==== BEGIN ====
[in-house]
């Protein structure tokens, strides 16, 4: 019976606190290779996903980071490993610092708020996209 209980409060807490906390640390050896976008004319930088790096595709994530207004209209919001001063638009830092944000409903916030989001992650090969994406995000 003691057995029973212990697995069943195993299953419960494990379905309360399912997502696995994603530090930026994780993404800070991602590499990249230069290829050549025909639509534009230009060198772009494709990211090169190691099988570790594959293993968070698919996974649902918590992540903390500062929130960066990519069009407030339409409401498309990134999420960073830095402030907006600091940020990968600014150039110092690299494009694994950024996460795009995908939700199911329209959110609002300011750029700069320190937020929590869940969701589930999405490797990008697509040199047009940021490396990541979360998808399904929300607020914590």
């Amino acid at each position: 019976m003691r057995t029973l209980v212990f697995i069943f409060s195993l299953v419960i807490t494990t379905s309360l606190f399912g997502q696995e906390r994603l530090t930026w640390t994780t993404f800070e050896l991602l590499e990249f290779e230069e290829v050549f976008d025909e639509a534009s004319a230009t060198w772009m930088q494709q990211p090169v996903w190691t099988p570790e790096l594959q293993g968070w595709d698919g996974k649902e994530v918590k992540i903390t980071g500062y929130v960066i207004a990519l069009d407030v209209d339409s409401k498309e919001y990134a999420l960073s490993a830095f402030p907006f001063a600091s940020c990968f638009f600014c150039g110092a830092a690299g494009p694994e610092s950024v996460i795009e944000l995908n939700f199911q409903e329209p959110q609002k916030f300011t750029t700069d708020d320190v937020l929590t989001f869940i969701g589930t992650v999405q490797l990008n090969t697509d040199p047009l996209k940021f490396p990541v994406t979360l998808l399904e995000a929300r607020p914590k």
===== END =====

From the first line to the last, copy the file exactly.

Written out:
[in-house]
């Protein structure tokens, strides 16, 4: 019976606190290779996903980071490993610092708020996209 209980409060807490906390640390050896976008004319930088790096595709994530207004209209919001001063638009830092944000409903916030989001992650090969994406995000 003691057995029973212990697995069943195993299953419960494990379905309360399912997502696995994603530090930026994780993404800070991602590499990249230069290829050549025909639509534009230009060198772009494709990211090169190691099988570790594959293993968070698919996974649902918590992540903390500062929130960066990519069009407030339409409401498309990134999420960073830095402030907006600091940020990968600014150039110092690299494009694994950024996460795009995908939700199911329209959110609002300011750029700069320190937020929590869940969701589930999405490797990008697509040199047009940021490396990541979360998808399904929300607020914590």
């Amino acid at each position: 019976m003691r057995t029973l209980v212990f697995i069943f409060s195993l299953v419960i807490t494990t379905s309360l606190f399912g997502q696995e906390r994603l530090t930026w640390t994780t993404f800070e050896l991602l590499e990249f290779e230069e290829v050549f976008d025909e639509a534009s004319a230009t060198w772009m930088q494709q990211p090169v996903w190691t099988p570790e790096l594959q293993g968070w595709d698919g996974k649902e994530v918590k992540i903390t980071g500062y929130v960066i207004a990519l069009d407030v209209d339409s409401k498309e919001y990134a999420l960073s490993a830095f402030p907006f001063a600091s940020c990968f638009f600014c150039g110092a830092a690299g494009p694994e610092s950024v996460i795009e944000l995908n939700f199911q409903e329209p959110q609002k916030f300011t750029t700069d708020d320190v937020l929590t989001f869940i969701g589930t992650v999405q490797l990008n090969t697509d040199p047009l996209k940021f490396p990541v994406t979360l998808l399904e995000a929300r607020p914590k």